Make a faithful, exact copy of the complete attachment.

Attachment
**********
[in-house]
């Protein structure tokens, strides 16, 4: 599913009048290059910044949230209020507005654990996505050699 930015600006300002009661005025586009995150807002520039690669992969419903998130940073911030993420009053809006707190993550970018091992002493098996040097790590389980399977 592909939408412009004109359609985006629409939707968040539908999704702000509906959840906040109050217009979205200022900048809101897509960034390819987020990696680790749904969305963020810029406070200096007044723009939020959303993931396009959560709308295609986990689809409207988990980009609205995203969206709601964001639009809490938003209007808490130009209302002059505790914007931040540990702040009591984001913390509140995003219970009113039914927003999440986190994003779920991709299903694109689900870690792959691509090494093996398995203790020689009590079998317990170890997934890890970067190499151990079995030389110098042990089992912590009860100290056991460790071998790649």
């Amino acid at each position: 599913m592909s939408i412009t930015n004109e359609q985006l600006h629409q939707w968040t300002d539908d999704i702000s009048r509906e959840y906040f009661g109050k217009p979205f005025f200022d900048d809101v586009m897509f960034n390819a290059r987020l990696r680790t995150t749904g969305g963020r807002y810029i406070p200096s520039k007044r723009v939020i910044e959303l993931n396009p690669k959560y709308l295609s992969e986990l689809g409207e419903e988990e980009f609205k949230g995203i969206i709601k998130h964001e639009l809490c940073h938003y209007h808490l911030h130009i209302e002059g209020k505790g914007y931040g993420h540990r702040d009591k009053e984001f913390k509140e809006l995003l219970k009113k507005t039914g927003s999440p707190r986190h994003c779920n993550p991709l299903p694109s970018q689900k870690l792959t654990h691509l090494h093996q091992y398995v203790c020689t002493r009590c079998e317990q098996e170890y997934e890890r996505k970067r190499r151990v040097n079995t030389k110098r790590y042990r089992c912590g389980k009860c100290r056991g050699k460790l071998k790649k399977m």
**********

[in-house]
């Protein structure tokens, strides 16, 4: 599913009048290059910044949230209020507005654990996505050699 930015600006300002009661005025586009995150807002520039690669992969419903998130940073911030993420009053809006707190993550970018091992002493098996040097790590389980399977 592909939408412009004109359609985006629409939707968040539908999704702000509906959840906040109050217009979205200022900048809101897509960034390819987020990696680790749904969305963020810029406070200096007044723009939020959303993931396009959560709308295609986990689809409207988990980009609205995203969206709601964001639009809490938003209007808490130009209302002059505790914007931040540990702040009591984001913390509140995003219970009113039914927003999440986190994003779920991709299903694109689900870690792959691509090494093996398995203790020689009590079998317990170890997934890890970067190499151990079995030389110098042990089992912590009860100290056991460790071998790649």
């Amino acid at each position: 599913m592909s939408i412009t930015n004109e359609q985006l600006h629409q939707w968040t300002d539908d999704i702000s009048r509906e959840y906040f009661g109050k217009p979205f005025f200022d900048d809101v586009m897509f960034n390819a290059r987020l990696r680790t995150t749904g969305g963020r807002y810029i406070p200096s520039k007044r723009v939020i910044e959303l993931n396009p690669k959560y709308l295609s992969e986990l689809g409207e419903e988990e980009f609205k949230g995203i969206i709601k998130h964001e639009l809490c940073h938003y209007h808490l911030h130009i209302e002059g209020k505790g914007y931040g993420h540990r702040d009591k009053e984001f913390k509140e809006l995003l219970k009113k507005t039914g927003s999440p707190r986190h994003c779920n993550p991709l299903p694109s970018q689900k870690l792959t654990h691509l090494h093996q091992y398995v203790c020689t002493r009590c079998e317990q098996e170890y997934e890890r996505k970067r190499r151990v040097n079995t030389k110098r790590y042990r089992c912590g389980k009860c100290r056991g050699k460790l071998k790649k399977m």